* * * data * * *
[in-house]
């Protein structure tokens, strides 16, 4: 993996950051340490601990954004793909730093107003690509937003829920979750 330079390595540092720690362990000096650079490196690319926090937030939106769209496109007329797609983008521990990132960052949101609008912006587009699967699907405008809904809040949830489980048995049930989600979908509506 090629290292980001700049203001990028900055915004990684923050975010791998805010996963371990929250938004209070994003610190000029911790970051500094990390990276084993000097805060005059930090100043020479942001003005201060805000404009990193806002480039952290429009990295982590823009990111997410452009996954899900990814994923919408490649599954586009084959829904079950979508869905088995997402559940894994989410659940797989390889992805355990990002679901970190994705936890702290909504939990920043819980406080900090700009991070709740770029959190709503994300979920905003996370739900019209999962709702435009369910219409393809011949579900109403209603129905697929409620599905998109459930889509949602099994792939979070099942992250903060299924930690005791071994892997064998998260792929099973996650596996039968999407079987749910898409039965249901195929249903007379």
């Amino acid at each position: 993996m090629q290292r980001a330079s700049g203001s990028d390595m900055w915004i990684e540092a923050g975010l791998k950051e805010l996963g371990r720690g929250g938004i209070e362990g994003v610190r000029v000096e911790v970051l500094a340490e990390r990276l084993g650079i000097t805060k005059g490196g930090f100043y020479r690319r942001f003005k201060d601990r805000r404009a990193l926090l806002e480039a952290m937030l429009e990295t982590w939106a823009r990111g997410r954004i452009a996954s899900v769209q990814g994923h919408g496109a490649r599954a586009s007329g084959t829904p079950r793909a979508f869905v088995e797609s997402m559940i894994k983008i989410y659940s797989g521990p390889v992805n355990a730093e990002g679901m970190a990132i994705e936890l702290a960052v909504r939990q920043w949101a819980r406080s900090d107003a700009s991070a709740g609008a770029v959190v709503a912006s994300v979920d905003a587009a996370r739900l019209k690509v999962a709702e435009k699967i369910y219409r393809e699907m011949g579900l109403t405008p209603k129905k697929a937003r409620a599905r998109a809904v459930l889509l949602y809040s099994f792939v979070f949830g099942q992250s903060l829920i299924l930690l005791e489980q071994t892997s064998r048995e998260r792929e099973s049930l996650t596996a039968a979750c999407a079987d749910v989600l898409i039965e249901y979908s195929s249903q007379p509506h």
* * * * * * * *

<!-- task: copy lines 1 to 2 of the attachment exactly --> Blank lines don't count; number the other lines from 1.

[in-house]
């Protein structure tokens, strides 16, 4: 993996950051340490601990954004793909730093107003690509937003829920979750 330079390595540092720690362990000096650079490196690319926090937030939106769209496109007329797609983008521990990132960052949101609008912006587009699967699907405008809904809040949830489980048995049930989600979908509506 090629290292980001700049203001990028900055915004990684923050975010791998805010996963371990929250938004209070994003610190000029911790970051500094990390990276084993000097805060005059930090100043020479942001003005201060805000404009990193806002480039952290429009990295982590823009990111997410452009996954899900990814994923919408490649599954586009084959829904079950979508869905088995997402559940894994989410659940797989390889992805355990990002679901970190994705936890702290909504939990920043819980406080900090700009991070709740770029959190709503994300979920905003996370739900019209999962709702435009369910219409393809011949579900109403209603129905697929409620599905998109459930889509949602099994792939979070099942992250903060299924930690005791071994892997064998998260792929099973996650596996039968999407079987749910898409039965249901195929249903007379």